November 27, 2010

Sea Shanties in Halifax!

Why did we decide to go to Nova Scotia this summer? We were drawn by the Celtic music and the nautical heritage! The deep maritime traditions of the eastern coastline include music, too. There could hardly be a saltier location than the waterfront Museum of the Atlantic to host the Halifax Harbor Sea Music Festival. Sadly, day one was canceled due to hurricane Earl, but Sunday was sunny, glorious and full of music.

Sea shanties celebrate the nautical life. You get a pat on the back if you know what they are; a big hooray if you sing ‘em now and then!
 Halifax A Pirate's Fate 2Shanties were songs sung by seamen in the days of sail to coordinate routine tasks that had to carried out handily and rhythmically. When hauling a line, rowing a boat, lifting an anchor or pulling a heavy sail aloft, the shantyman led a song to maintain the pace while the crew sang the chorus. Songs talked about about life aboard, yearnings for home, heroism, myths and distant ports. Sailors boasted or made fun of the crew. They sang about battles and pirates. Harmony, unity, celebration of history, eulogy, community, tragedy and nostalgia – all these plus a good bit of craziness and a dose of the bawdy are embraced in sea shanties. 

Shanty Krewe KathiI thank K.C. King, a fellow concertina player and founder of the NO Quarter Shanty Krewe (a name with New Orleans and nautical allusions) for teaching me about the music and getting me to sing with the group back in 2003. As he insisted, “enthusiasm trumps talent,” so I qualified. Here we were before Hurricane Katrina somewhat depleted our ranks. We even sang at Jazzfest once – in the Kids’ Tent!


Enough, back to the Halifax festival and some of the singers we met! Sea shanties from mariners worldwide were passed on orally as sailors went from ship to ship and port to port. Nowadays, many are re-discovered in old music collections. Bob Walser, singer and music historian, told us the history of one you know, The Sloop John B.
Depending on your age you might have learned the song from The Kingston Trio (1958) or The Beach Boys (1966). The Beach Boys’ version was ranked #271 on Rolling Stone's list of The 500 Greatest Songs of All Time. But it’s way older! It was in a 1927 collection of songs by Carl Sandburg, and in a field recording Alan Lomax made in Nassau in 1935. It seems that there was an old Bahamas sponger boat called the John B (see some here) whose crew always got wildly jolly whenever they made port. She was wrecked and sunk in Eleuthera about 1900. An illustrious history!  Check it out on Wikipedia. Bob is on the right above, with Geoff Kaufman, singer-songwriter and member of the shanty group Forebitter.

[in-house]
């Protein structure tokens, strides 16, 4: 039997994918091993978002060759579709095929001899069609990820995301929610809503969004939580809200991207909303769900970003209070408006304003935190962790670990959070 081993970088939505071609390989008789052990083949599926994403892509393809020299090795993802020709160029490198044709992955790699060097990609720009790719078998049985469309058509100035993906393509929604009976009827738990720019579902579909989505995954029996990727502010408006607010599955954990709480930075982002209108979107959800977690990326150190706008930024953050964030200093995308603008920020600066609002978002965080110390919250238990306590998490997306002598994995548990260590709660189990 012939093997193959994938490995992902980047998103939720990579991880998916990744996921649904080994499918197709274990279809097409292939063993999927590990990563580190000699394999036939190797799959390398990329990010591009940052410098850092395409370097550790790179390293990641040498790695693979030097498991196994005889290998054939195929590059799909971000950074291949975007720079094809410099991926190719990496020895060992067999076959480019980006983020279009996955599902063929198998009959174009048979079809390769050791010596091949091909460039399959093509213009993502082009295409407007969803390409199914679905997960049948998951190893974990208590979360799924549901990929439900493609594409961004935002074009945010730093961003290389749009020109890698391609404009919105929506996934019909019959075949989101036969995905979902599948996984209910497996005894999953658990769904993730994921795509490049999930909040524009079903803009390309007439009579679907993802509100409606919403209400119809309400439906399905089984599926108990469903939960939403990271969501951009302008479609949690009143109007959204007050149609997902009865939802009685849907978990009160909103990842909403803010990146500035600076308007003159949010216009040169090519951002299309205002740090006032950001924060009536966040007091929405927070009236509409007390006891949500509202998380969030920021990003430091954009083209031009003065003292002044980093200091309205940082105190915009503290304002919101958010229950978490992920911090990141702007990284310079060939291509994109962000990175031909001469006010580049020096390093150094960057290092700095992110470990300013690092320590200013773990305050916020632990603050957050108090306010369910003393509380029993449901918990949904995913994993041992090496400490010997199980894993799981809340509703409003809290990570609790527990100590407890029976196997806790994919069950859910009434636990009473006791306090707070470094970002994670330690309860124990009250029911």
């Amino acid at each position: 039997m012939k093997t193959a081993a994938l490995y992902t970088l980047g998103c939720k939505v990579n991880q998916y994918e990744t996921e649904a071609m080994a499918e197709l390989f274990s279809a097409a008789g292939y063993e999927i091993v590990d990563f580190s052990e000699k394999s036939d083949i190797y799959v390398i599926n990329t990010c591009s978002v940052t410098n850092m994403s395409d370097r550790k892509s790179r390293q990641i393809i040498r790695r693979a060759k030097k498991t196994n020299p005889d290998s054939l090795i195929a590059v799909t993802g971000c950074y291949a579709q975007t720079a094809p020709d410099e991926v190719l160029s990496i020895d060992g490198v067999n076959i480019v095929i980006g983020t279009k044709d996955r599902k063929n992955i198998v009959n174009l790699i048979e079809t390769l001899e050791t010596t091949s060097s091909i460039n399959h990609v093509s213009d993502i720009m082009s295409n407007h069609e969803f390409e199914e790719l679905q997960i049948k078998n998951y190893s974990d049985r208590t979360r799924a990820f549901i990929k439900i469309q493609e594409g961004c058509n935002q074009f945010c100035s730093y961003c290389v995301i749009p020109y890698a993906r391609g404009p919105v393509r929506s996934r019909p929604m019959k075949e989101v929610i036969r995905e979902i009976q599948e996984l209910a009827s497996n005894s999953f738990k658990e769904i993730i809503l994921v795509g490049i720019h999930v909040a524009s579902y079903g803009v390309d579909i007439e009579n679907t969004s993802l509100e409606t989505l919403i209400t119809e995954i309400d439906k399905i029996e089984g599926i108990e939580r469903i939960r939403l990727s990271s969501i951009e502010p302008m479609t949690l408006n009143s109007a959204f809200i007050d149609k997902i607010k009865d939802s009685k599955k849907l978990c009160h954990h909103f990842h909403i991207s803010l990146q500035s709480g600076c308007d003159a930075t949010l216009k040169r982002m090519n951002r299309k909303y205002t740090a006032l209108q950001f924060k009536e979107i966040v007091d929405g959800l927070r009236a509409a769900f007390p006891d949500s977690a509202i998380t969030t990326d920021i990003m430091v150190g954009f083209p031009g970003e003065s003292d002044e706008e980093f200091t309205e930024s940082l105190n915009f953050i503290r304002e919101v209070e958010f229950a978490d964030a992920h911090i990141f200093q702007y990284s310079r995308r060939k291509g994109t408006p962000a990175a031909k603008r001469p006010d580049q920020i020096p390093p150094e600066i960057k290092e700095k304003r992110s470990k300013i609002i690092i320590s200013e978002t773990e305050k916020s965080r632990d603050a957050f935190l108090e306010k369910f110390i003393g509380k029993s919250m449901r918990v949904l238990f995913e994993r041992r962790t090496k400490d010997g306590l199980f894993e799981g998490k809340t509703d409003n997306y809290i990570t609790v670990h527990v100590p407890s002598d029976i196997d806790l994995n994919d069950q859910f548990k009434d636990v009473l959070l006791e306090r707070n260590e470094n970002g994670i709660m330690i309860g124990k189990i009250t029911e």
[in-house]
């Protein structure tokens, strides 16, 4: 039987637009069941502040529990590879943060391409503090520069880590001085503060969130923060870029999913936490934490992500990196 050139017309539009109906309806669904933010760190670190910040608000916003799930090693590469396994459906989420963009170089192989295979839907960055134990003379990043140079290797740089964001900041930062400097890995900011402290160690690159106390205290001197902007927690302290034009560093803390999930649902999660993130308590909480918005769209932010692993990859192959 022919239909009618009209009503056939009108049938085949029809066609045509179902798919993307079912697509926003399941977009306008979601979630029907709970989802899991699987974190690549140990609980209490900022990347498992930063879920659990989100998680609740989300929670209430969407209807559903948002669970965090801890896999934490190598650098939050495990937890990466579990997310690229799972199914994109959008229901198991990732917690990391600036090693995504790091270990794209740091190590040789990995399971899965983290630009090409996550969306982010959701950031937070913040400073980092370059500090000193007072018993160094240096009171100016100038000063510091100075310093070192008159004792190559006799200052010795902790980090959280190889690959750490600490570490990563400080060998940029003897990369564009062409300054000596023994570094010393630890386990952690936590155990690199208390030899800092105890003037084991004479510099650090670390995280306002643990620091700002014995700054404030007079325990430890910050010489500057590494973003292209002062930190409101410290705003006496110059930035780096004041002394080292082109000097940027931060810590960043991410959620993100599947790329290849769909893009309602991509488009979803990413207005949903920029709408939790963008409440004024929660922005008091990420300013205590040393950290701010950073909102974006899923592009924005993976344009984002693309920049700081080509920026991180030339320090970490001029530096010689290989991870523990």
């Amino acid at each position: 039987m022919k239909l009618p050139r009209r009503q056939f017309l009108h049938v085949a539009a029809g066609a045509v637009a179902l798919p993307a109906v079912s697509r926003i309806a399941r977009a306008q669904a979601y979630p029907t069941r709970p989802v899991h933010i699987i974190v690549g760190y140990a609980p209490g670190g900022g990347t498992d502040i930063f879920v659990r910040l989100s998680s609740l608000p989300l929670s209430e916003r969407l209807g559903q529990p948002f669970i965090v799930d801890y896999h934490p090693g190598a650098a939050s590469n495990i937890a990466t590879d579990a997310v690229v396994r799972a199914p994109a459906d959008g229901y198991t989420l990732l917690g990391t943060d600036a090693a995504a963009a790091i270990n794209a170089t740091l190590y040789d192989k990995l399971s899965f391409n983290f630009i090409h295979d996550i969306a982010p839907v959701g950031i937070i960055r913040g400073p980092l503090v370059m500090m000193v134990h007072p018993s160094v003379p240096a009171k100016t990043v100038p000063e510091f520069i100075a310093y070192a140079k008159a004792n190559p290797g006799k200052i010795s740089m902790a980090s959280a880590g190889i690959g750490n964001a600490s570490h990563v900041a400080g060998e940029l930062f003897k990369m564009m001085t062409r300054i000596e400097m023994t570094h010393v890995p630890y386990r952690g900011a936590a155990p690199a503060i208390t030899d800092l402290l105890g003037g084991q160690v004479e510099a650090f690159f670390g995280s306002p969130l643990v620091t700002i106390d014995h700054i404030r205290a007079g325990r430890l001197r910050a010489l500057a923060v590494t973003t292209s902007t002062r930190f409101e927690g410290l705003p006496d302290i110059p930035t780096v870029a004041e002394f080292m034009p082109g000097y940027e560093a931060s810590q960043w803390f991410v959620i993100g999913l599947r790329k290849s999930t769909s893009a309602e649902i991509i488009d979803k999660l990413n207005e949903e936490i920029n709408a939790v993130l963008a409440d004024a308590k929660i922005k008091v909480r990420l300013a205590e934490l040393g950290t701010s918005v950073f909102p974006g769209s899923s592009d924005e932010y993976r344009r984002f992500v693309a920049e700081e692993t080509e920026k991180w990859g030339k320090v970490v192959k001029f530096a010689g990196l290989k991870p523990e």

Sea songs and shanties are still written today. Alastair Macdonald creates beautiful, emotive songs about nautical life along Nova Scotia’s shores.
Here are Tom Lewis, Bob, and Melanie Ross. 

And Debra Cowan; then the group Pitch’n Timbre. We sang along with them all, too many to show. Here are bios of them all.


The evening concert brought all the singers onstage. Afterward, those who couldn’t bear to go home gathered at the Hart & Thistle to wind down, chat and get better acquainted. Quite late in the evening someone found a homesick Boston sailor at a table alone. Everyone gathered around and put music to work cheering us all, beginning with the melancholy “Grey Funnel Line” (by Ciril Tawney). We got in several more before the pub closed and cast us out. It was simply a perfect day!

                    And all the time, I was thinking of you Shanty Krewe, wherever y’all are!
P.S. I’m excited! While we’re here in New Orleans, the NO Quarter Shanty Krewe will sing in a historic New Orleans home for the Holiday Home Tour on December 11 and 12! This will be a blast!

1 comment:

Verified said...

Hey folks!
Thanks for the nice posts on your experiences here in Halifax with the Sea Music festival (sorry about that little hurricane thing...we will try not to do it next time)
Safe travels and congrats on the new "home base"